Sleep Apnea Can Cause Strokes

Disorder More Than Doubles Risks, Yale Researchers Say; Tape-Recording Your Sleep

November 10, 2005;&nnbsp;Page D1

Searching for the causes of deadly strokes, medical researchers say they have identified a culprit in the bedroom: sleep apnea.

The disorder, often undiagnosed for years, causes sleeping people to temporarily stop breathing. A number of studies have found links between sleep apnea and serious cardiovascular disease. But it wasn't clear whether sleep apnea actually led to strokes.

Now a Yale University study published in this week's New England Journal of Medicine singles out the condition as a cause of strokes. The study, which involved 1,022 patients over the age of 50, found that the most common form -- so-called obstructive sleep apnea -- more than doubles the chances of a stroke or death. The Yale study also found that severe cases of obstructive sleep apnea can more than triple the risk of stroke or death.

H. Klar Yaggi, the study's principal investigator and a sleep-medicine specialist at the Yale University School of Medicine, says the higher incidence of stroke and death remained even after researchers adjusted for other traditional stroke-risk factors such as diabetes, hypertension and obesity.

The results bolster other recent findings, including a study by University of Toronto researchers earlier this year indicating that patients with severe sleep apnea were as many as four times as likely to suffer strokes. Strokes are the third leading cause of death in the U.S. after heart disease and cancer, striking 700,000 people a year and killing 163,000 of them.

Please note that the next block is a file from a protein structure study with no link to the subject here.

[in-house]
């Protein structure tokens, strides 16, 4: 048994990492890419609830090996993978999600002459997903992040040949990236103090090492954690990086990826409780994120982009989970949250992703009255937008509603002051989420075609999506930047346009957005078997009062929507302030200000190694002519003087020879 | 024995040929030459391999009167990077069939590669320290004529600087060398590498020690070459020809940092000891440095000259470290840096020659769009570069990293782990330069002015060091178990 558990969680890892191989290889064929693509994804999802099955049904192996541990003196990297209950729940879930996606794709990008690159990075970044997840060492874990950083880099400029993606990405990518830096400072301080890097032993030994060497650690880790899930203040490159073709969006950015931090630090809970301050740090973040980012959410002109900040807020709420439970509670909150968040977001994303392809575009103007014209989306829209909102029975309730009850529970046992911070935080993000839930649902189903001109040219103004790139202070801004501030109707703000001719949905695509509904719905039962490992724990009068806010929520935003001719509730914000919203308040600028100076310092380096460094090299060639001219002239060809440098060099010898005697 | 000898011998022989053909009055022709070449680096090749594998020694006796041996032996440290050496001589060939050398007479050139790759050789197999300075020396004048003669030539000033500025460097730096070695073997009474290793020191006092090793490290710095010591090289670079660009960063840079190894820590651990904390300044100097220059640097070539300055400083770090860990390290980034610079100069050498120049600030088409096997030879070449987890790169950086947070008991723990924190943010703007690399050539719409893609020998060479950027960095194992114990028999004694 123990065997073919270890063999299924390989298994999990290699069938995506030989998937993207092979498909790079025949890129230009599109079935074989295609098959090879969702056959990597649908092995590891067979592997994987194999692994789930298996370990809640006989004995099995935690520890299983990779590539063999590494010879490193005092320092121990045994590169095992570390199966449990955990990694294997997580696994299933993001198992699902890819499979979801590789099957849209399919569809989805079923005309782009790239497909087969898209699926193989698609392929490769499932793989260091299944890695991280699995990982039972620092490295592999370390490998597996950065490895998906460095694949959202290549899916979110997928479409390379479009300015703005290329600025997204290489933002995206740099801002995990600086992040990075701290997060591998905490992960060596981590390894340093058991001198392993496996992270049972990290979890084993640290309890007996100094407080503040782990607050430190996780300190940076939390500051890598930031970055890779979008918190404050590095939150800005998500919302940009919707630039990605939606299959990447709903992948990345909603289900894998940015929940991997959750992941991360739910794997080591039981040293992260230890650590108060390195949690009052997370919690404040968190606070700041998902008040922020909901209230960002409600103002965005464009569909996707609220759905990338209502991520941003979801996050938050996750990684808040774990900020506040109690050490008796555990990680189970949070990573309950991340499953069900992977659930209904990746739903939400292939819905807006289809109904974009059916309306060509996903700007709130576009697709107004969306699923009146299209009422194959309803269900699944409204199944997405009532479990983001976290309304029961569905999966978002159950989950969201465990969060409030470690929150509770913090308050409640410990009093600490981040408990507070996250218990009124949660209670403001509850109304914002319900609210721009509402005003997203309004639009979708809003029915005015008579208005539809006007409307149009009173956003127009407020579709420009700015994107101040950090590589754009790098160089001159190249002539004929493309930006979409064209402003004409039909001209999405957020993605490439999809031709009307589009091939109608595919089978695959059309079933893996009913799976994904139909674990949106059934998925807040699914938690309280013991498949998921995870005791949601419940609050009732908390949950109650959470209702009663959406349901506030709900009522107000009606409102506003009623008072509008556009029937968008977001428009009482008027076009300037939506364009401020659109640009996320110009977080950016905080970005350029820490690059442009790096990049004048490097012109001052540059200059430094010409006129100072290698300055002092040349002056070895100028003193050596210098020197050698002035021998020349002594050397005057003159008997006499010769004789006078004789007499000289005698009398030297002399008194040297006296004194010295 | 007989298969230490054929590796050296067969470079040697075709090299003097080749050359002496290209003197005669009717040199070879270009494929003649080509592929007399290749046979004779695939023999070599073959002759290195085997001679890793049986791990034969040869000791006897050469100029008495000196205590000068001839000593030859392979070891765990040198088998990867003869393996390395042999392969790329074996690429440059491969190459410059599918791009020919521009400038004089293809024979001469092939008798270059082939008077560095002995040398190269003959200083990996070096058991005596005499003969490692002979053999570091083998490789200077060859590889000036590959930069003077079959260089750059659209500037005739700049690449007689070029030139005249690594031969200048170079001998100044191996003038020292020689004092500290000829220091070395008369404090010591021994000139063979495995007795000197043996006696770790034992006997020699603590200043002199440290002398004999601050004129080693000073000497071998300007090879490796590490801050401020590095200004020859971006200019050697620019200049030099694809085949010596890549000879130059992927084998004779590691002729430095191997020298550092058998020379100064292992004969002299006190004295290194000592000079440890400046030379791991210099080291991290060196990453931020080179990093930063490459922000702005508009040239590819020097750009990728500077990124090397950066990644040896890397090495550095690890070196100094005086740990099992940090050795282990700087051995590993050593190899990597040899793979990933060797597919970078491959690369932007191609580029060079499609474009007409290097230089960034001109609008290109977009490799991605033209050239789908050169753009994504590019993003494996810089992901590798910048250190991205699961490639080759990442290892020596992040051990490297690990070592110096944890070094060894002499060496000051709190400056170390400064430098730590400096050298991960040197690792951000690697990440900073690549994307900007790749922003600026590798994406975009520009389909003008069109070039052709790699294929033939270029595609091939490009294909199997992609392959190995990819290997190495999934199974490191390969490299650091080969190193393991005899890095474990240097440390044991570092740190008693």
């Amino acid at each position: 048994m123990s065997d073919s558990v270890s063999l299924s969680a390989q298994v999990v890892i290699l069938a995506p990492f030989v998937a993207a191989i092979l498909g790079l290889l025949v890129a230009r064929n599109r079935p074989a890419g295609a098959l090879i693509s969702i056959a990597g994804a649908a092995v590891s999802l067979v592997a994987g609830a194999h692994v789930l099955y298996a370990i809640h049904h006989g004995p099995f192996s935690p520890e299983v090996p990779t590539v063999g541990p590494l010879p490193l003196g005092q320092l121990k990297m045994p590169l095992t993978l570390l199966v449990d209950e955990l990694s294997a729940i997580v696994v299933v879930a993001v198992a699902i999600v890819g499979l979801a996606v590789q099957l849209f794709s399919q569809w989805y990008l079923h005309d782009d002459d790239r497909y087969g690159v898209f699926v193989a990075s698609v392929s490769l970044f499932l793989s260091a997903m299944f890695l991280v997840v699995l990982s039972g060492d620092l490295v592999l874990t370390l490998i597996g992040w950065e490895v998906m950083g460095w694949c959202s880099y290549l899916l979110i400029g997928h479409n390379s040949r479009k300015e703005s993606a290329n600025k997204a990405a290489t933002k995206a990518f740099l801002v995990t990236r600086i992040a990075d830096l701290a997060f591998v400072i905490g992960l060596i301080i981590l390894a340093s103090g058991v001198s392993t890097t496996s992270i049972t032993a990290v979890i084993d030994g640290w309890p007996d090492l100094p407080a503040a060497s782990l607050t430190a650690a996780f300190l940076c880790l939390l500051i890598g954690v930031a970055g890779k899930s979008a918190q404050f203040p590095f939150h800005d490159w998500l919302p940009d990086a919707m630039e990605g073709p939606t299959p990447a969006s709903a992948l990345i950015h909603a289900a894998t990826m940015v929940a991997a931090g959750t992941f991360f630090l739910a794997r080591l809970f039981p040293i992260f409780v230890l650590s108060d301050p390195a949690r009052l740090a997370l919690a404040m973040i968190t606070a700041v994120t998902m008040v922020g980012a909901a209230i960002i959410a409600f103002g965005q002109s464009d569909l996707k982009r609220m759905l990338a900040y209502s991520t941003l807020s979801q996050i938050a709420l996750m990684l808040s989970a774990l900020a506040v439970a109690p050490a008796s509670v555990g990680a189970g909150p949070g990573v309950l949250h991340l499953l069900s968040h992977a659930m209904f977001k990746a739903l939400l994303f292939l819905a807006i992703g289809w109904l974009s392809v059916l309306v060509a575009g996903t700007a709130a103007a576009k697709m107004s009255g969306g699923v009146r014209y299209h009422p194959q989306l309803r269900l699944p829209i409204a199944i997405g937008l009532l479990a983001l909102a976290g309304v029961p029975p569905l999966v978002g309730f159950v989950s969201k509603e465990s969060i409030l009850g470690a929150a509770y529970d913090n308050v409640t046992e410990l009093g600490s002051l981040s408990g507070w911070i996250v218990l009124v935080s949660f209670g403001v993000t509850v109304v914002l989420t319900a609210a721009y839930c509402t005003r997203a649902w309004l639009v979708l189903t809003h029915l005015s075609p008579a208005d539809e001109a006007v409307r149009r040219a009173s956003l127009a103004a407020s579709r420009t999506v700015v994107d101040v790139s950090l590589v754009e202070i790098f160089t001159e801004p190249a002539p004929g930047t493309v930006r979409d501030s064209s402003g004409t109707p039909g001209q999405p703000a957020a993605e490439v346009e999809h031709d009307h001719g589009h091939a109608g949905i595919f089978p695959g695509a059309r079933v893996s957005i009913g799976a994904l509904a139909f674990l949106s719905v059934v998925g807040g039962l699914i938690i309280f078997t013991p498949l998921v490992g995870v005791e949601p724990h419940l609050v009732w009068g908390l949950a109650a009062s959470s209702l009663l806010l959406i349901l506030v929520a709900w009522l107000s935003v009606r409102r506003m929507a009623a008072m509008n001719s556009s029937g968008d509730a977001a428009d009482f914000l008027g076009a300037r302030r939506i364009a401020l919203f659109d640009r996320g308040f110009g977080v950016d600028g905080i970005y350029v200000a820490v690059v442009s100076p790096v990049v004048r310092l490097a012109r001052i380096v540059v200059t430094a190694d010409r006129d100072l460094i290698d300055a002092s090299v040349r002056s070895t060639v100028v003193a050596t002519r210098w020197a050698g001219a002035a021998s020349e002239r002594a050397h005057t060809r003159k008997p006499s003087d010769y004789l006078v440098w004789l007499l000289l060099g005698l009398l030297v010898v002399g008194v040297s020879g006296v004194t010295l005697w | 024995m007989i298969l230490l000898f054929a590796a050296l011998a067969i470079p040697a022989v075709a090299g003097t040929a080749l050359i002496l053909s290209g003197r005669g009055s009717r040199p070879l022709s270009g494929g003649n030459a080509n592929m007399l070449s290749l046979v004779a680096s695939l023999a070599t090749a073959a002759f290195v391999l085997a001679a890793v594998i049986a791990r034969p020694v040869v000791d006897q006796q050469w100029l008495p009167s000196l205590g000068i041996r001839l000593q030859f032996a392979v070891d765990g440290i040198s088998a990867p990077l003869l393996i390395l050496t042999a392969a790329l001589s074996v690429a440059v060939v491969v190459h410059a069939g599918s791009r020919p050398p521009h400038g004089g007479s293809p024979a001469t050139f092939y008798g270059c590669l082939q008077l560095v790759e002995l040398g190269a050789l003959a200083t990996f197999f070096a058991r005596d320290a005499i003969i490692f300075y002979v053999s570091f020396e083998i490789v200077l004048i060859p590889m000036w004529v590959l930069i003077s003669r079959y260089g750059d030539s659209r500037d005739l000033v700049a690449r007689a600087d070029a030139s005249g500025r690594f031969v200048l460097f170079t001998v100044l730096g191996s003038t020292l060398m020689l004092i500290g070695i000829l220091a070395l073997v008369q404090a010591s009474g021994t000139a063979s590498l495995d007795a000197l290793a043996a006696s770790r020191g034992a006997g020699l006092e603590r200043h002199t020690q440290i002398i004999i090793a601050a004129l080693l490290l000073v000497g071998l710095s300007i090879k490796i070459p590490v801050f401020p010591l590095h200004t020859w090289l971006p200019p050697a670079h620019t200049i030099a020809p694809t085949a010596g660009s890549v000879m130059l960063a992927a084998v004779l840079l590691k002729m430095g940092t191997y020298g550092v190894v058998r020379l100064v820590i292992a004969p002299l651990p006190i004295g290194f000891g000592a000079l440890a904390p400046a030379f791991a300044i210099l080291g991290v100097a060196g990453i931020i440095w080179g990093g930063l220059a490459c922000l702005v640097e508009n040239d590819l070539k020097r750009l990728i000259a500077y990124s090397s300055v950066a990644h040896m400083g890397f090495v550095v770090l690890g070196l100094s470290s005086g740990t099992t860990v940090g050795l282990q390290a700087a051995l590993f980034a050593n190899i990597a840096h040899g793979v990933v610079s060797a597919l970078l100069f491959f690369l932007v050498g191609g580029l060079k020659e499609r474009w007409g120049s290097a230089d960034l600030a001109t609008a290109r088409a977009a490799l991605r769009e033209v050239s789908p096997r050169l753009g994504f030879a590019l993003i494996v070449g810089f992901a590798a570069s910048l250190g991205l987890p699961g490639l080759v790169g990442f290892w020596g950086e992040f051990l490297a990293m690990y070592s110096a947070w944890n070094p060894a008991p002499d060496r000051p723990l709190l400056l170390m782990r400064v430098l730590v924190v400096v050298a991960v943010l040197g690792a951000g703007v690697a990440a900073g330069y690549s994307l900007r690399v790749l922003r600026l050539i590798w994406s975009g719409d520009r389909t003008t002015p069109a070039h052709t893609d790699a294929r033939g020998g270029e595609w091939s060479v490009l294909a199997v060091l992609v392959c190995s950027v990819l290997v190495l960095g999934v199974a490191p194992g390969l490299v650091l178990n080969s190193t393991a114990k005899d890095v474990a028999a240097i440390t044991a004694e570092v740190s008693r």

An estimated one in five American adults suffers from at least mild forms of sleep apnea, although physicians generally say treatment isn't necessary unless it involves five or more pauses in breathing per hour of sleep, along with other symptoms such as daytime drowsiness. Roughly 4% of adult American men and 2% of women suffer from the disorder to that degree, according to a study at the University of Wisconsin. But some researchers estimate that more than half of these cases go undiagnosed.

With obstructive sleep apnea, the lungs continue to work but the muscles in the throat become so relaxed that the airway becomes all or partially closed. With central sleep apnea, a far rarer form, the body temporarily stops making any effort to breathe.

Common symptoms include loud snoring, choking or gasping during sleep and daytime drowsiness, although the apnea episodes often fail to actually wake the sufferers. The disease often strikes those who have hypertension or are overweight. A 2003 study of 300 National Football League players found that 14% of them had sleep apnea, and the disease is believed to have played a role in the sudden death in 2004 of former Green Bay Packer great Reggie White.

Sleep apnea is also associated with diabetes, hypertension and driving accidents, according to the National Institutes of Health. Treatments include a mask-like device that is worn over the nose and mouth during sleep. The device is attached to a pump that pushes air through the mask to keep the upper air passage open.